Sun, Miao
    Institute of Neuroscience and Physiology, Department of Physiology, Sahlgrenska Academy, University of Gothenburg, Sweden / Department of Obstetrics and Gynecology, First Affiliated Hospital, Heilongjiang University of Chinese Medicine, Harbin 150040, China.
    Stener-Victorin, Elisabet
    Department of Physiology and Pharmacology, Karolinska Institute, Stockholm, Sweden.
    Acupuncture does not ameliorate metabolic disturbances in the P450 aromatase inhibitor-induced rat model of polycystic ovary syndrome2017In: Experimental Physiology, ISSN 0958-0670, E-ISSN 1469-445X, Vol. 102, no 1, p. 113-127Article in journal (Refereed)
    Abstract [en]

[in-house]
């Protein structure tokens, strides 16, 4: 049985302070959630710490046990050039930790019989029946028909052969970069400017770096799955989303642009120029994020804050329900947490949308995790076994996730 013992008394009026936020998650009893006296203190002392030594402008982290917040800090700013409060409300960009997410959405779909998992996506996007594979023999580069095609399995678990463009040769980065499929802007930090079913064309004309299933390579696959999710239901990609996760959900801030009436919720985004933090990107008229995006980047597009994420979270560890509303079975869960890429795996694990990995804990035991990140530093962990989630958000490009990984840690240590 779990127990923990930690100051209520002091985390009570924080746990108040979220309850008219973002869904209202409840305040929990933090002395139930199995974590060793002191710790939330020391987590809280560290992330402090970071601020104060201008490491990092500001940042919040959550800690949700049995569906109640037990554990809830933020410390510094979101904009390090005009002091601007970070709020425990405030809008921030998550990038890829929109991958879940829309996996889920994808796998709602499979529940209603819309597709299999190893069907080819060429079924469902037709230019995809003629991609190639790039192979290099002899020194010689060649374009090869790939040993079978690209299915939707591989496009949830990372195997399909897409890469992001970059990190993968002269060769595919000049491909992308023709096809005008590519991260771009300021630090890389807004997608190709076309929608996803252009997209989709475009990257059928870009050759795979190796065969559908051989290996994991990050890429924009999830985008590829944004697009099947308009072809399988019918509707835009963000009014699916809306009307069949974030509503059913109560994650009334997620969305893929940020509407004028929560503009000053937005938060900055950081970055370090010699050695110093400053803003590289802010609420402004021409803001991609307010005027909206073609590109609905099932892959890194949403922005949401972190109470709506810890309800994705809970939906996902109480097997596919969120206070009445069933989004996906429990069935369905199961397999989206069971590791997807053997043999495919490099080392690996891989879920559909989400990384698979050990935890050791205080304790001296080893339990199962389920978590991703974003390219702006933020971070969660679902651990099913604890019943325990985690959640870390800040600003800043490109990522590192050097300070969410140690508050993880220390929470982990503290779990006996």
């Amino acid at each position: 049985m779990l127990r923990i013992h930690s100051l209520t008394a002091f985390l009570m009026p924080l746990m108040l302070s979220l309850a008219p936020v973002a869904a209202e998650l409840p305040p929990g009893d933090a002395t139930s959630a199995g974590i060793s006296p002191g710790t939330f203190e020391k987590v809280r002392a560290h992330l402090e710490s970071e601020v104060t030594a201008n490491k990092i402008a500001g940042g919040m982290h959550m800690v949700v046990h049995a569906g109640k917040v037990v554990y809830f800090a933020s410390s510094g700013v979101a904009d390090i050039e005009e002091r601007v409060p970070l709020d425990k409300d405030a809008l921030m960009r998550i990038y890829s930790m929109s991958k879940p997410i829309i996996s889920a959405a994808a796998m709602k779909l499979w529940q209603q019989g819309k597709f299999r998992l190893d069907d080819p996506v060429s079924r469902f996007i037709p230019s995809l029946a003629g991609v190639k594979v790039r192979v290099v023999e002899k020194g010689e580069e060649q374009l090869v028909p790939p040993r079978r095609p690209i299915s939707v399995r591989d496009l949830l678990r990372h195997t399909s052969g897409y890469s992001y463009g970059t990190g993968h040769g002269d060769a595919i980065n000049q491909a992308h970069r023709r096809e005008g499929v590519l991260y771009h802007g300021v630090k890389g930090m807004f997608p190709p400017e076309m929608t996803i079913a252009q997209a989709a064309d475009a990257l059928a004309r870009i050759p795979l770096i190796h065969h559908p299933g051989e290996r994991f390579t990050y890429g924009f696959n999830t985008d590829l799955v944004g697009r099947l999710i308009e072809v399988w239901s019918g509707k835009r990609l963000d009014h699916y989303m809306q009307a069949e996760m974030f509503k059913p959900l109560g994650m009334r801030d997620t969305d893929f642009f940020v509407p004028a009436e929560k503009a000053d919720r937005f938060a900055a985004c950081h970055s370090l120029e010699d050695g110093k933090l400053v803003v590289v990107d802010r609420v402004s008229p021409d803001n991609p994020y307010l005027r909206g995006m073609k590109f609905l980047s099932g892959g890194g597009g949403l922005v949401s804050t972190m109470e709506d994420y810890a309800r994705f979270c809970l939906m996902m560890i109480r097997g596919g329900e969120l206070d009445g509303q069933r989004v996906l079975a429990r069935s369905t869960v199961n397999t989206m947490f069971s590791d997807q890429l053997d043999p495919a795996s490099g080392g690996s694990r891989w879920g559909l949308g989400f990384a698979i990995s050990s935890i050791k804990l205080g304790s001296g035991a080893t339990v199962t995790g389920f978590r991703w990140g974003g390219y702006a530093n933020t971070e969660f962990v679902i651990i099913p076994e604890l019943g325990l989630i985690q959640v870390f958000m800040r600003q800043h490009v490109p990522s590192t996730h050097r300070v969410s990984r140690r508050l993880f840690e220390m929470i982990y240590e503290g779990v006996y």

Low-frequency electroacupuncture restores sex steroid synthesis and sympathetic activity in women with polycystic ovary syndrome, which may improve its metabolic disturbances likely by modulating sympathetic nerve activity or sex steroid synthesis. We investigated whether low-frequency electroacupuncture regulates the metabolic function to the same extent as treatment with estradiol or -adrenergic blocking in a rat model of polycystic ovary syndrome induced by a P450 aromatase inhibitor (letrozole). Letrozole (β00 μg per day) or placebo pellets were implanted in pre-pubertal Wistar rats. Six weeks thereafter, rats were treated for 5–6 weeks with: low-frequency electroacupuncture (5 days per week), a -adrenergic blocker (propranolol hydrochloride, 0.1 mg kg-1) (5 days per week), or 17-estradiol (β.0 μg) every fourth day. Body weight development, body composition, locomotor activity, insulin sensitivity, tissue specific glucose uptake, lipid profile, adipocyte size, adiponectin and insulin serum concentrations, and gene expression in inguinal fat were measured. All treatments increased circulating levels of LDL-cholesterol. Estradiol treatment restored locomotor activity and increased insulin sensitivity but did not modify the glucose uptake in muscle and fat. An upregulation of genes related to insulin sensitivity and downregulation of genes related to adipogenesis were observed in subcutaneous adipose tissue from rats exposed to letrozole. Only estradiol treatment normalized the expression of these genes. In conclusions, low-frequency electroacupuncture increased LDL-cholesterol without affecting the insulin sensitivity or adipose tissue function, which could suggest effects on hepatic lipid regulation probably mediated by estradiol action or -adrenergic pathway.